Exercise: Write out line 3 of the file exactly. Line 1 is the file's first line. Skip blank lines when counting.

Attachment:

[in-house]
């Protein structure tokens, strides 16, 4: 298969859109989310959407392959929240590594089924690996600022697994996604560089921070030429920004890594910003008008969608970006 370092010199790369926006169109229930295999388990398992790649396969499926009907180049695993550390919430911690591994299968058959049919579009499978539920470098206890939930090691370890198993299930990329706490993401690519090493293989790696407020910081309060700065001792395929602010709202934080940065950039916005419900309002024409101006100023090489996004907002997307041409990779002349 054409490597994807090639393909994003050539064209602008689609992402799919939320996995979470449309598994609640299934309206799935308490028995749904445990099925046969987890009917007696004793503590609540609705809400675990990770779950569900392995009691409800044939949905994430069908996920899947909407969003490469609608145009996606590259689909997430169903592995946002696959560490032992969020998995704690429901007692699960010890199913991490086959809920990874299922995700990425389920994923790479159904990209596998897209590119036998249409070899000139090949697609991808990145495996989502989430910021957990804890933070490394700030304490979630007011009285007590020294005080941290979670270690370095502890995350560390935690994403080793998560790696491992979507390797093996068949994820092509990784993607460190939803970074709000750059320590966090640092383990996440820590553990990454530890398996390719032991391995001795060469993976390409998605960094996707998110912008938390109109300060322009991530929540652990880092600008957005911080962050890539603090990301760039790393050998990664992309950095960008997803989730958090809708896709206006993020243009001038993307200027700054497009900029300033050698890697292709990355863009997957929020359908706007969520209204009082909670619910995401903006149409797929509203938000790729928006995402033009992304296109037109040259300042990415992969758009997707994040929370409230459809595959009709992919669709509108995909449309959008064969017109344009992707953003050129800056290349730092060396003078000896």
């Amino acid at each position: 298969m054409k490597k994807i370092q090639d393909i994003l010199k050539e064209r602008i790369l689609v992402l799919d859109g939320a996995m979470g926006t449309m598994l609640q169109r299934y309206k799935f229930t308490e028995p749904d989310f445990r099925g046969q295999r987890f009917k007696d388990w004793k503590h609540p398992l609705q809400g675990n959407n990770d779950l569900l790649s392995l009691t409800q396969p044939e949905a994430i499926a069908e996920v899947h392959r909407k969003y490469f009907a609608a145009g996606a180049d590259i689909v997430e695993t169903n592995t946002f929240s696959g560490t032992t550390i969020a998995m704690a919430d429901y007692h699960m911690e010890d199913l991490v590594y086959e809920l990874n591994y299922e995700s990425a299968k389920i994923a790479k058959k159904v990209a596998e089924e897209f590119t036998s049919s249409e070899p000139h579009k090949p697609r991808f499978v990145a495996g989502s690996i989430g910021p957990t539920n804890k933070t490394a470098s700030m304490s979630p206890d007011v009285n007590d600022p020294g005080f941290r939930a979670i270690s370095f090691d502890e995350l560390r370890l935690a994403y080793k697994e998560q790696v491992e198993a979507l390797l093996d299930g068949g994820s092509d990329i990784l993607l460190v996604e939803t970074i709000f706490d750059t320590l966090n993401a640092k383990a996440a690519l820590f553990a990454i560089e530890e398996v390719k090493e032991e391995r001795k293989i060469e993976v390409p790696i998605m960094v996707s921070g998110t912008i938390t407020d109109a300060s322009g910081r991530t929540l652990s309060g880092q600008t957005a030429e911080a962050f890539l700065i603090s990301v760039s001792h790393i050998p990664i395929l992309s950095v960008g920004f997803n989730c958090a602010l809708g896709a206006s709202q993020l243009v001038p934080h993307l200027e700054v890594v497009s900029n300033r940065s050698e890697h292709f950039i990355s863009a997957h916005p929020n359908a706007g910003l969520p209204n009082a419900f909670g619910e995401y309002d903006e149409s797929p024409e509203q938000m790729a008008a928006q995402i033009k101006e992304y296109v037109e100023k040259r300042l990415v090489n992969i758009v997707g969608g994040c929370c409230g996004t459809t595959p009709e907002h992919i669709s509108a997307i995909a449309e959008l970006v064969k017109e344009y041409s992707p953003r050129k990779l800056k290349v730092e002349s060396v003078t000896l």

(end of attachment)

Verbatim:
């Amino acid at each position: 298969m054409k490597k994807i370092q090639d393909i994003l010199k050539e064209r602008i790369l689609v992402l799919d859109g939320a996995m979470g926006t449309m598994l609640q169109r299934y309206k799935f229930t308490e028995p749904d989310f445990r099925g046969q295999r987890f009917k007696d388990w004793k503590h609540p398992l609705q809400g675990n959407n990770d779950l569900l790649s392995l009691t409800q396969p044939e949905a994430i499926a069908e996920v899947h392959r909407k969003y490469f009907a609608a145009g996606a180049d590259i689909v997430e695993t169903n592995t946002f929240s696959g560490t032992t550390i969020a998995m704690a919430d429901y007692h699960m911690e010890d199913l991490v590594y086959e809920l990874n591994y299922e995700s990425a299968k389920i994923a790479k058959k159904v990209a596998e089924e897209f590119t036998s049919s249409e070899p000139h579009k090949p697609r991808f499978v990145a495996g989502s690996i989430g910021p957990t539920n804890k933070t490394a470098s700030m304490s979630p206890d007011v009285n007590d600022p020294g005080f941290r939930a979670i270690s370095f090691d502890e995350l560390r370890l935690a994403y080793k697994e998560q790696v491992e198993a979507l390797l093996d299930g068949g994820s092509d990329i990784l993607l460190v996604e939803t970074i709000f706490d750059t320590l966090n993401a640092k383990a996440a690519l820590f553990a990454i560089e530890e398996v390719k090493e032991e391995r001795k293989i060469e993976v390409p790696i998605m960094v996707s921070g998110t912008i938390t407020d109109a300060s322009g910081r991530t929540l652990s309060g880092q600008t957005a030429e911080a962050f890539l700065i603090s990301v760039s001792h790393i050998p990664i395929l992309s950095v960008g920004f997803n989730c958090a602010l809708g896709a206006s709202q993020l243009v001038p934080h993307l200027e700054v890594v497009s900029n300033r940065s050698e890697h292709f950039i990355s863009a997957h916005p929020n359908a706007g910003l969520p209204n009082a419900f909670g619910e995401y309002d903006e149409s797929p024409e509203q938000m790729a008008a928006q995402i033009k101006e992304y296109v037109e100023k040259r300042l990415v090489n992969i758009v997707g969608g994040c929370c409230g996004t459809t595959p009709e907002h992919i669709s509108a997307i995909a449309e959008l970006v064969k017109e344009y041409s992707p953003r050129k990779l800056k290349v730092e002349s060396v003078t000896l």